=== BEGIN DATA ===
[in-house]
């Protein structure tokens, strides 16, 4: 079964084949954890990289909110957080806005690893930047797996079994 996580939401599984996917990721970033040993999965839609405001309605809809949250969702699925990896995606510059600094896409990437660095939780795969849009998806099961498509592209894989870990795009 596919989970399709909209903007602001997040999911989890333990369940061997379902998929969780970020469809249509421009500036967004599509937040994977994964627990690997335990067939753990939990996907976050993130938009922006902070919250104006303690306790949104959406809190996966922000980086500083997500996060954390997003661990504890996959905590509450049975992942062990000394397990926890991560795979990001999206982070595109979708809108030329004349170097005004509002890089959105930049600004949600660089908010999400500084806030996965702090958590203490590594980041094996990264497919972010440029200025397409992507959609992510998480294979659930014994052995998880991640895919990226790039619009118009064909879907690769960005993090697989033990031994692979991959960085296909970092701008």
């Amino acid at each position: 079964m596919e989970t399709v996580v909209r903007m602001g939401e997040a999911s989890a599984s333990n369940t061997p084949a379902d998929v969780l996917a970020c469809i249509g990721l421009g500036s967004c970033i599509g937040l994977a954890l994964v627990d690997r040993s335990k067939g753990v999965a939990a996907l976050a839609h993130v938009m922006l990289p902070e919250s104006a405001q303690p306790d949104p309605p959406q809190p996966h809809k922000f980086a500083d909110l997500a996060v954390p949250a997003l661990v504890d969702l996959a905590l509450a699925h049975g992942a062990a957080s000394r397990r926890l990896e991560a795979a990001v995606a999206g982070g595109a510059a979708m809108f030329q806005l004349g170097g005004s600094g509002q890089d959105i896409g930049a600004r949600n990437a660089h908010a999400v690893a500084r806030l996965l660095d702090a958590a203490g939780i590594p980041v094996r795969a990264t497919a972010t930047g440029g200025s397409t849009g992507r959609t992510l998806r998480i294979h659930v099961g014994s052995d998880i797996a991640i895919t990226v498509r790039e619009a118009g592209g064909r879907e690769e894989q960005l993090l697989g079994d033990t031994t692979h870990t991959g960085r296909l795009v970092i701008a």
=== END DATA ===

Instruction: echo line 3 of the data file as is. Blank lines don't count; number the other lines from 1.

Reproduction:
């Amino acid at each position: 079964m596919e989970t399709v996580v909209r903007m602001g939401e997040a999911s989890a599984s333990n369940t061997p084949a379902d998929v969780l996917a970020c469809i249509g990721l421009g500036s967004c970033i599509g937040l994977a954890l994964v627990d690997r040993s335990k067939g753990v999965a939990a996907l976050a839609h993130v938009m922006l990289p902070e919250s104006a405001q303690p306790d949104p309605p959406q809190p996966h809809k922000f980086a500083d909110l997500a996060v954390p949250a997003l661990v504890d969702l996959a905590l509450a699925h049975g992942a062990a957080s000394r397990r926890l990896e991560a795979a990001v995606a999206g982070g595109a510059a979708m809108f030329q806005l004349g170097g005004s600094g509002q890089d959105i896409g930049a600004r949600n990437a660089h908010a999400v690893a500084r806030l996965l660095d702090a958590a203490g939780i590594p980041v094996r795969a990264t497919a972010t930047g440029g200025s397409t849009g992507r959609t992510l998806r998480i294979h659930v099961g014994s052995d998880i797996a991640i895919t990226v498509r790039e619009a118009g592209g064909r879907e690769e894989q960005l993090l697989g079994d033990t031994t692979h870990t991959g960085r296909l795009v970092i701008a």